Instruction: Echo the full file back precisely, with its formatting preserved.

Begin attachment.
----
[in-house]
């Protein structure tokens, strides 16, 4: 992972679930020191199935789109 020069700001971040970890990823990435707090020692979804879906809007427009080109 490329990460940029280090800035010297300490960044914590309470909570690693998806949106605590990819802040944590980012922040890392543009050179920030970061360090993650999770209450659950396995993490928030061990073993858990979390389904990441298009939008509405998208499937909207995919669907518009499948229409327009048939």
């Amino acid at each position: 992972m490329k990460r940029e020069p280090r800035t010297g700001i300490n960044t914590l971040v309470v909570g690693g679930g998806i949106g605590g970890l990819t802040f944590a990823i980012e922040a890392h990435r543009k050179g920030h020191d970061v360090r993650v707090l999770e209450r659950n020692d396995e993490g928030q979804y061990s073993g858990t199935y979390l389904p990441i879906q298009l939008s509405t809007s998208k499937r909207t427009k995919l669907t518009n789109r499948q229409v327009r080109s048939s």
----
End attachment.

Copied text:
[in-house]
């Protein structure tokens, strides 16, 4: 992972679930020191199935789109 020069700001971040970890990823990435707090020692979804879906809007427009080109 490329990460940029280090800035010297300490960044914590309470909570690693998806949106605590990819802040944590980012922040890392543009050179920030970061360090993650999770209450659950396995993490928030061990073993858990979390389904990441298009939008509405998208499937909207995919669907518009499948229409327009048939």
């Amino acid at each position: 992972m490329k990460r940029e020069p280090r800035t010297g700001i300490n960044t914590l971040v309470v909570g690693g679930g998806i949106g605590g970890l990819t802040f944590a990823i980012e922040a890392h990435r543009k050179g920030h020191d970061v360090r993650v707090l999770e209450r659950n020692d396995e993490g928030q979804y061990s073993g858990t199935y979390l389904p990441i879906q298009l939008s509405t809007s998208k499937r909207t427009k995919l669907t518009n789109r499948q229409v327009r080109s048939s």